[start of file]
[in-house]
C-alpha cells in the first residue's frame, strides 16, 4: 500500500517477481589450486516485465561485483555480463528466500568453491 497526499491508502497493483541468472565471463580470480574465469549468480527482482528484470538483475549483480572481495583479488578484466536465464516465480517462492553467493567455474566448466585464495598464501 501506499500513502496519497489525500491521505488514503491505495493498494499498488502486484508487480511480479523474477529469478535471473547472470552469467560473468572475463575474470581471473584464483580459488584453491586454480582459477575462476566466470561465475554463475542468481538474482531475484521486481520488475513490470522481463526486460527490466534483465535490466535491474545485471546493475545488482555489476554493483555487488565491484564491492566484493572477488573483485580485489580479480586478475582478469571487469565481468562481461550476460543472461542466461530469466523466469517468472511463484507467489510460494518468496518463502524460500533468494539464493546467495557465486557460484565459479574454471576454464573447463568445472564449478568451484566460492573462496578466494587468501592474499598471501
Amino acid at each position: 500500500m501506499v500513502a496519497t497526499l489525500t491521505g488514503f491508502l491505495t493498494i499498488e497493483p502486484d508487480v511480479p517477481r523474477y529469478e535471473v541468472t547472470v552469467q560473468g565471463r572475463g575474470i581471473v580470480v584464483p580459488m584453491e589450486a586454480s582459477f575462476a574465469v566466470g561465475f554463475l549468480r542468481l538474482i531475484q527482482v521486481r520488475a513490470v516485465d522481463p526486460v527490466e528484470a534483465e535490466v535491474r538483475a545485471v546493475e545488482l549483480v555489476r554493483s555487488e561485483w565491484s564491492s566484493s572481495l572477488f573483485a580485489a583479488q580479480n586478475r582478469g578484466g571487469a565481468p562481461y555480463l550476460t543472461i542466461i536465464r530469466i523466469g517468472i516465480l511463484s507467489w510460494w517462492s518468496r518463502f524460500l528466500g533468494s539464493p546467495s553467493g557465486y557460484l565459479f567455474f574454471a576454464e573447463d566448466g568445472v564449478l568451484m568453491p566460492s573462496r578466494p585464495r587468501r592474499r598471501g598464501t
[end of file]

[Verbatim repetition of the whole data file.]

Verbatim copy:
[in-house]
C-alpha cells in the first residue's frame, strides 16, 4: 500500500517477481589450486516485465561485483555480463528466500568453491 497526499491508502497493483541468472565471463580470480574465469549468480527482482528484470538483475549483480572481495583479488578484466536465464516465480517462492553467493567455474566448466585464495598464501 501506499500513502496519497489525500491521505488514503491505495493498494499498488502486484508487480511480479523474477529469478535471473547472470552469467560473468572475463575474470581471473584464483580459488584453491586454480582459477575462476566466470561465475554463475542468481538474482531475484521486481520488475513490470522481463526486460527490466534483465535490466535491474545485471546493475545488482555489476554493483555487488565491484564491492566484493572477488573483485580485489580479480586478475582478469571487469565481468562481461550476460543472461542466461530469466523466469517468472511463484507467489510460494518468496518463502524460500533468494539464493546467495557465486557460484565459479574454471576454464573447463568445472564449478568451484566460492573462496578466494587468501592474499598471501
Amino acid at each position: 500500500m501506499v500513502a496519497t497526499l489525500t491521505g488514503f491508502l491505495t493498494i499498488e497493483p502486484d508487480v511480479p517477481r523474477y529469478e535471473v541468472t547472470v552469467q560473468g565471463r572475463g575474470i581471473v580470480v584464483p580459488m584453491e589450486a586454480s582459477f575462476a574465469v566466470g561465475f554463475l549468480r542468481l538474482i531475484q527482482v521486481r520488475a513490470v516485465d522481463p526486460v527490466e528484470a534483465e535490466v535491474r538483475a545485471v546493475e545488482l549483480v555489476r554493483s555487488e561485483w565491484s564491492s566484493s572481495l572477488f573483485a580485489a583479488q580479480n586478475r582478469g578484466g571487469a565481468p562481461y555480463l550476460t543472461i542466461i536465464r530469466i523466469g517468472i516465480l511463484s507467489w510460494w517462492s518468496r518463502f524460500l528466500g533468494s539464493p546467495s553467493g557465486y557460484l565459479f567455474f574454471a576454464e573447463d566448466g568445472v564449478l568451484m568453491p566460492s573462496r578466494p585464495r587468501r592474499r598471501g598464501t